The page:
Black print (philately)

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In philately, black print is the name given to the offprint of a postage stamp in shades of gray, which is usually not perforated and not perforated , whereby there are perforated black prints of small sheets. Original printing forms are used for production, it is printed in black color in original size. Such an issue has no face value , but is an interesting area for collecting stamps, either alone or in combination with the respective stamps. They can be found particularly in yearbooks , which is why many collectors can combine them with postage stamps.
In the past, such black prints were used for prior publications in the press, today they are mainly printed for collectors. They are also given away to personalities, especially politicians, especially those on explanatory sheets.

Austrian black prints

Since the St. Stephen's Cathedral series in 1946, there have been black prints of all postage stamps in Austria, even if initially only intaglio stamps and shortly thereafter squeegee stamps . They are available loose or, especially at a later date, in small numbers on explanatory sheets. They are printed on the original printing blocks of the stamp issues. The print run at that time was around 500 to 800 copies.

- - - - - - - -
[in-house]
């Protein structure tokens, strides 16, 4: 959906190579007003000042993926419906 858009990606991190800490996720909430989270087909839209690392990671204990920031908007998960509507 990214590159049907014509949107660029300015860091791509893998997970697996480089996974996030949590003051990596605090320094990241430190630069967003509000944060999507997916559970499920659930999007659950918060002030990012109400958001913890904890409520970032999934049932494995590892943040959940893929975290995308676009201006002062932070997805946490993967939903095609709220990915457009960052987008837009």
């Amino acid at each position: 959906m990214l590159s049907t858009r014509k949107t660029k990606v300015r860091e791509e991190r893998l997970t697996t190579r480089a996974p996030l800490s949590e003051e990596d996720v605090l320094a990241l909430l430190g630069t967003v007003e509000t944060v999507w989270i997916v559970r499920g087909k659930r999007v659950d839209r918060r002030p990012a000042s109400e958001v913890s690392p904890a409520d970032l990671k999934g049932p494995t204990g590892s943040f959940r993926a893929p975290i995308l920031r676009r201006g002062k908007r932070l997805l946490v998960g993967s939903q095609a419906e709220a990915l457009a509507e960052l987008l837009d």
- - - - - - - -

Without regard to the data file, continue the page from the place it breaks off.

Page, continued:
Until 1991, black prints were glued to light yellow, so-called Japan document paper in the format about 210 × 295 mm (like DIN A4), alternatively to yellowish tinted art sheets. At that time there was a risk of confusion with explanatory sheets that were available at the collector's counters, but were made of white paper. From 1992 the black prints appeared on white paper on explanatory sheets. In 2002 the format was changed to A5 and an additional, enlarged color illustration was added. English was added to the description in German, and in 2004 also French. The black prints now appeared on double sheets. In 2005, the range of black prints was expanded: They are now available as single stamps, pads and miniature sheets.